Laura Mvula: A Soulful Voice That Once Answered Phones
Less than two years ago, Laura Mvula was a receptionist honing her phone-answering skills at a music organization in Birmingham, England. Now, she's got a record deal and critical acclaim, and she's touring the U.S. with her debut album, Sing To The Moon.
She even stopped at NPR last week to record a Tiny Desk Concert.
After the show, Mvula spoke with Rachel Martin, host of Weekend Edition Sunday, about how much of a whirlwind the last couple of years have been and how she approaches her music and audience.
On her musical family:
"We were the kind of household where you couldn't have TV in your room. So, when my dad said I could have his keyboard in my bedroom, that was like, 'Whoa, this is another level.' I remember, that was the first time I wrote something and I got his ghetto blaster and I recorded it on tape. I rushed down ... and he played it in the car. I remember my [brothers] laughing, but my dad really loved it, and I think that gave me confidence."
On her favorite instrument to play:
"Well, I am by no means a pianist, I think that's safe to say, but the piano, for me ... it gave me what I needed, and gives me what I need, to write a song. I think playing or improvising on the piano is where I feel most liberated and sort of less conscious of all of my insecurities or inadequacies."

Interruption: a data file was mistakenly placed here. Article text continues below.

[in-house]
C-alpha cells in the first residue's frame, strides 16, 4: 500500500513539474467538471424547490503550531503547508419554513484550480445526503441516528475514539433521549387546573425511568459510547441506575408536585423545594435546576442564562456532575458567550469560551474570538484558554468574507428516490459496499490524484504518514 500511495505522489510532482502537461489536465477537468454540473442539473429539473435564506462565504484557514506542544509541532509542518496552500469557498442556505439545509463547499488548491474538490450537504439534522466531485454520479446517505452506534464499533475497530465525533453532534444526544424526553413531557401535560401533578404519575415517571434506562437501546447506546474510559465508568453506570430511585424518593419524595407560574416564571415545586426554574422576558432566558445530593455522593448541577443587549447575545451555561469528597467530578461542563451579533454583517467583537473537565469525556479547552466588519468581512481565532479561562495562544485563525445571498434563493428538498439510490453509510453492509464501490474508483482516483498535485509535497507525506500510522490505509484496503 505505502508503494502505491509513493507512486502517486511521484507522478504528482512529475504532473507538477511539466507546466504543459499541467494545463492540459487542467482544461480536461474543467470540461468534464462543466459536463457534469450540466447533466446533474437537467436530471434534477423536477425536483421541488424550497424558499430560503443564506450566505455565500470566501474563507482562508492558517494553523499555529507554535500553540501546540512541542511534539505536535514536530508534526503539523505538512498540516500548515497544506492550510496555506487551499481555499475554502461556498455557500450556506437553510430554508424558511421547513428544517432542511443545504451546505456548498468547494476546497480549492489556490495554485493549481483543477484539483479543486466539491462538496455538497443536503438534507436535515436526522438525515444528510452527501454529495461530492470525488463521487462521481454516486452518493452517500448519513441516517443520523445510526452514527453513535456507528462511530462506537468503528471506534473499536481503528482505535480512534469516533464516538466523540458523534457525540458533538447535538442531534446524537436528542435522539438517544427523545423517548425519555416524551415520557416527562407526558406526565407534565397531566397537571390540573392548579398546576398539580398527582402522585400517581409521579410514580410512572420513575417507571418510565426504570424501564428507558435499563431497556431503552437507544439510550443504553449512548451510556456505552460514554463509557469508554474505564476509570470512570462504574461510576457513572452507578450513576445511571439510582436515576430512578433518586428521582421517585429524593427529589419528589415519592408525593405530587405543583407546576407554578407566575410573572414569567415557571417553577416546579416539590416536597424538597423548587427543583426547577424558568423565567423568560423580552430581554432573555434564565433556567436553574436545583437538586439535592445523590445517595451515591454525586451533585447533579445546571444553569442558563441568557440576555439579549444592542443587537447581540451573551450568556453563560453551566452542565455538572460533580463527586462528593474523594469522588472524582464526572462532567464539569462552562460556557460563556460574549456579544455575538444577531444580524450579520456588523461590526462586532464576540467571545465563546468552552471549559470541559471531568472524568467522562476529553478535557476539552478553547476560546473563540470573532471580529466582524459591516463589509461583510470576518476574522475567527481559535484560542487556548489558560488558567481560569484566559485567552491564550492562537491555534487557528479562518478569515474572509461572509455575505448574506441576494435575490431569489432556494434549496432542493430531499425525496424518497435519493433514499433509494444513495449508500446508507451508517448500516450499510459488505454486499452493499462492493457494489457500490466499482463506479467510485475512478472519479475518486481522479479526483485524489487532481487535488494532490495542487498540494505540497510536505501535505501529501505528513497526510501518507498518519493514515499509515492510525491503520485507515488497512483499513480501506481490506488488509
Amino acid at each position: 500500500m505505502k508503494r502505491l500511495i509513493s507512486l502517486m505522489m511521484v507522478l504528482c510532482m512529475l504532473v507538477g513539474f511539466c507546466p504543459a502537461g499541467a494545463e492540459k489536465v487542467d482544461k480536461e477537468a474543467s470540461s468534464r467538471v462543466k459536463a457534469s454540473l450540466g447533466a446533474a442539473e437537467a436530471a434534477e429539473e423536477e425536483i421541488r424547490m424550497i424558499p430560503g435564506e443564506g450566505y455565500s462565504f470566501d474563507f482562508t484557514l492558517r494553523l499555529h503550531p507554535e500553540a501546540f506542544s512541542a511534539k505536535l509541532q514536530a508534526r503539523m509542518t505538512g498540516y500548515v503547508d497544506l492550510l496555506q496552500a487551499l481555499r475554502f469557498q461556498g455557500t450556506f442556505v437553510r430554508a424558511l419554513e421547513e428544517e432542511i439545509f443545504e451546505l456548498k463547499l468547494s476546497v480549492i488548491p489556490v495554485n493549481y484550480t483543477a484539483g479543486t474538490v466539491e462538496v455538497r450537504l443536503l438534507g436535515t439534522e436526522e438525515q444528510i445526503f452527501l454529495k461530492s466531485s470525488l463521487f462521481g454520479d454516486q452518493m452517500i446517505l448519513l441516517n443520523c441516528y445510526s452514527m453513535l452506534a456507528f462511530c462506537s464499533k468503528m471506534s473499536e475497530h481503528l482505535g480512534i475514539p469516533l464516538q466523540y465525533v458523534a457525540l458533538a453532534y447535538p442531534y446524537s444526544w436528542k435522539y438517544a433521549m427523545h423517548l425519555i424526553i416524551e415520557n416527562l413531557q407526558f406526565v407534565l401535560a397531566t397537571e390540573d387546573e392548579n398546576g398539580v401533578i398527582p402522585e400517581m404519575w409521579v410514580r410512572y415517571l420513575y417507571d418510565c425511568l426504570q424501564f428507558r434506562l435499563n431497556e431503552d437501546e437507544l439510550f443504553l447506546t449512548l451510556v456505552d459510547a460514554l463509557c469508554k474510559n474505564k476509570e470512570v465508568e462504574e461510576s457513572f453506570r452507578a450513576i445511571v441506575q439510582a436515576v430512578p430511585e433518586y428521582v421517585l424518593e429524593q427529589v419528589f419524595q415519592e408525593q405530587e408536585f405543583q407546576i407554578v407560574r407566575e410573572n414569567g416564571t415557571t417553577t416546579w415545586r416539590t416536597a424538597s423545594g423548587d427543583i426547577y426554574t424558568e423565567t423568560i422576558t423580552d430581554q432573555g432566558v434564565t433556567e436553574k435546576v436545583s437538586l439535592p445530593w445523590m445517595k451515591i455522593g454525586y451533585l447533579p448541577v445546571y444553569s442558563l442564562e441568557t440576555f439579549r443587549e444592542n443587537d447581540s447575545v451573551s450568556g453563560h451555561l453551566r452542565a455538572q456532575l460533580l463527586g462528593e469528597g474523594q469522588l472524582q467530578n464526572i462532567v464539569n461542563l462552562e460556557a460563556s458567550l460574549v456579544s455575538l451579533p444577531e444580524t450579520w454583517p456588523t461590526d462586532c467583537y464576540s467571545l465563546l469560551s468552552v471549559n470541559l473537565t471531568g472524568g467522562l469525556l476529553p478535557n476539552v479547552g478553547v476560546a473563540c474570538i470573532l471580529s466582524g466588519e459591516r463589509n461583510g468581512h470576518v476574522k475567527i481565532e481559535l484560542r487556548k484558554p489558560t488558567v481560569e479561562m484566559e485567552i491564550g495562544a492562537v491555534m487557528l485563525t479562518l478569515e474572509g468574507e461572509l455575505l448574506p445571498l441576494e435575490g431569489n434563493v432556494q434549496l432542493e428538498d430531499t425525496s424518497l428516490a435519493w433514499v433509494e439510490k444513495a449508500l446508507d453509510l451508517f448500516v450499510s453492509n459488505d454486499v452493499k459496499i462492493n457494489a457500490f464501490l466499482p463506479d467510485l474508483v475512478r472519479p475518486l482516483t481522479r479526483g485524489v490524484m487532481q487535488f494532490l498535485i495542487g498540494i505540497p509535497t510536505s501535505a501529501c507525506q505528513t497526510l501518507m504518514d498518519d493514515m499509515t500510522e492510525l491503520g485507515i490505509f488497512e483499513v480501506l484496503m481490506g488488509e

On her voice:
"When I used to think about singing, I used to think that if people sung well, [there] was a very sort of basic criteria [and] vocal gymnastic. How much power does the voice have? So I struggled a lot. If anybody asked me to sing anything, I was happy to sing in a group, but please don't ask me to sing solo. I think when I started writing songs, my voice just became another tool. It wasn't something that I was going to try desperately to try and woo a listener [with]. As long as I'm using my voice in a way that helps people understand what I'm trying to say, then I feel like I'm doing all right."
On the intimacy of doing a Tiny Desk Concert:
"I don't think I always look in people's faces. I think, especially when I'm doing my more intimate songs, that are more personal, I always think it's a bit accusing if I stare in someone's face when I'm singing quite a personal lyric. I kind of like people to feel that they have their own private space and not have me invade it with my eyes."
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